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Trendsetting: What’s happening in rewards for the salesforce?

15 Jul 2015 by  Jairus Ashworth

Of all the major reward elements in use in company’s today, sales commission schemes are often the most dynamic, being tightly linked and responsive to organisational strategic change. The inherent ease of measurement of performance compared to that in other roles means that they are a very compelling reward program and satisfaction with sales commissions typically tracks at substantially higher levels than that with other reward programs.

Whereas base pay salary structures may persist for 5, 10 and even 20 years with minimal change except for a general escalation each year – with bonus programs are generally revamped every 2–5 years – the majority of sales commission schemes are closely reviewed and changed every 12–24 months.

Here are 5 key trends we have observed working with sales leaders to improve salesforce effectiveness, backed up by data from our market leading salary surveys and policy and practice report.

  1. Fixed salary movements for sales roles, in a slow economic growth environment, are increasing at a slightly lower rate than most other professions. In times when salary budgets are tight salespeople have the opportunity to increase their earnings through the commission plan and as a result employers tend to be able to be slightly more conservative with fixed pay increases for this group. Salespeople on the other hand like to see their guaranteed pay rise during uncertain times, but for the moment, employers are able to prosecute their case more effectively.

  2. Target based commission plans continue to be the most common approach to plan design in corporate Australia. Despite the simplicity of paying people a straight rate-based commission, this type of plan is generally not effective in driving company performance once a company moves beyond its initial growth phase. We observe many more plans being moved from rate based to target based than the reverse.

  3. The typical plan pays out 50% of target commission at 85% achievement of performance targets, 100% at 100% and 140% at 120%. There is wide variation by role and industry though. In some sectors accelerators can be as high as 10:1, and first dollar commission plans are still very common in a range of industries.

    Typical sales commission pays out

  4. Revenue continues to be the most common plan measure, being the primary driver of commission in 70% of companies. 40% of companies incorporate a profit/margin measure in the plan. Only 20% of companies measure sales activity (such as number of appointments or CRM compliance) for the purposes of commission payments. Only 15% of companies incorporate a company performance measurement in sales rep plans, although this rises to 31% for sales management. This is as it should be; in our experience commission plans are generally not effective when tied to inputs rather than outputs (that’s the job of management), and tying the plan to broader company measures rarely has the intended result.

  5. Industries which are seeing the most fundamental and wide reaching changes to plan design are:

    • Technology: The migration of many services to an on-demand business model changes the fundamental economics of the business; going from the sale of a license or product to an ongoing subscription, with or without a committed term affects what you pay commission on and when. Given this change is still playing out and consists of both “cloud natives” and “cloud migrants”, a variety of business models have emerged. It is critical the new plan aligns with the specific business model pursued rather than just copying others.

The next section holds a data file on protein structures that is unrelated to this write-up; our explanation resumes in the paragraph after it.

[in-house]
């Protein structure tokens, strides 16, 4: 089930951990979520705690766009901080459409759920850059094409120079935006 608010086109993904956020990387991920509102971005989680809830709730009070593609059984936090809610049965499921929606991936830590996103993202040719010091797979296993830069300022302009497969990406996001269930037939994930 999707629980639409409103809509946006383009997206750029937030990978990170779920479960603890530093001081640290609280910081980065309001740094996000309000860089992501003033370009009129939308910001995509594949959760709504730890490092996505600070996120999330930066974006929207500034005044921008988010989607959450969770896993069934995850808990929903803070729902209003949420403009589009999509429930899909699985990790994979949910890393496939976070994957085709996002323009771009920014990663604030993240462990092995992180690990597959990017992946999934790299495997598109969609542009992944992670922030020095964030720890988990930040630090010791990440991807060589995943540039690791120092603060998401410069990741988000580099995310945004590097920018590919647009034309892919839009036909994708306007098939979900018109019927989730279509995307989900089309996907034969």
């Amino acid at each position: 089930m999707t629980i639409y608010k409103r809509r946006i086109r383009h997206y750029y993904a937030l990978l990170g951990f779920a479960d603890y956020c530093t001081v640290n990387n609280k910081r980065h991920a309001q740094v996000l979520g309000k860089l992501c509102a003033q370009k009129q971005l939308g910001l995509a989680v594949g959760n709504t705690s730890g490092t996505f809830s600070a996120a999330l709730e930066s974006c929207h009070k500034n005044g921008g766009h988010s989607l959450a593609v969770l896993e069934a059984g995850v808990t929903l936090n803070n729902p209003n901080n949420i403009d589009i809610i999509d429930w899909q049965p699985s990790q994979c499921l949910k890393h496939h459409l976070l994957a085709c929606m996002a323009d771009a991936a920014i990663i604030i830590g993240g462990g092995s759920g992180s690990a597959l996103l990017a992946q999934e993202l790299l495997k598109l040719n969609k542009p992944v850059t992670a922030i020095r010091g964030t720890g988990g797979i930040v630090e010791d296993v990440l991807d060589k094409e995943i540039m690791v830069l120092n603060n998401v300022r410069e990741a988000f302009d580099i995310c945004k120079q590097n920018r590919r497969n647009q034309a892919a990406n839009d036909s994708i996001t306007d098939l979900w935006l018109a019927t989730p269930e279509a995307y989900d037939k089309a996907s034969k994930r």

• Retail: Adapting to consumer preference for an omni-channel retail experience is quite simply breaking the commission plans operated in many stores and call centres and leading to innovative new approaches to performance measurement and role design which must flow quickly through to commission plan design – if a commission model is retain at all.
    • Financial services: Wide reaching regulatory change impacting the sales of financial products have led to re-tooled commission plans which increase the focus on balanced performance measures including customer outcomes, compliance and personal development in addition to sales volume. One global bank removed volume based incentives entirely for their frontline retail staff, replacing them with customer satisfaction and sales quality measures. New financial products being developed by technology native startups are also increasingly cutting the traditional salesforce out of the distribution model entirely. They are being replaced by the App Store and a website.
    • Consumer products: Australian suppliers of fast moving consumer goods face the most concentrated retail distribution market in the OECD and as a result traditional territory and key account management approaches often do not prove as effective as they do in other countries. Plans that focus on shared value creation and full supply chain integration are a better strategic fit in this environment than the more adversarial buyer/seller/price maximisation plans still in operation in many firms. Efficient territory management and planning also takes on critical importance.
 

Get in touch for more information on how you can fine tune your sales commission plan to best suit your needs in the changing economy. 

Jairus Ashworth

Jairus Ashworth is a Partner in the Performance, Reward and Talent practice. He leads Aon Hewitt’s Salesforce Effectiveness practice for Asia, the Middle East and Africa.

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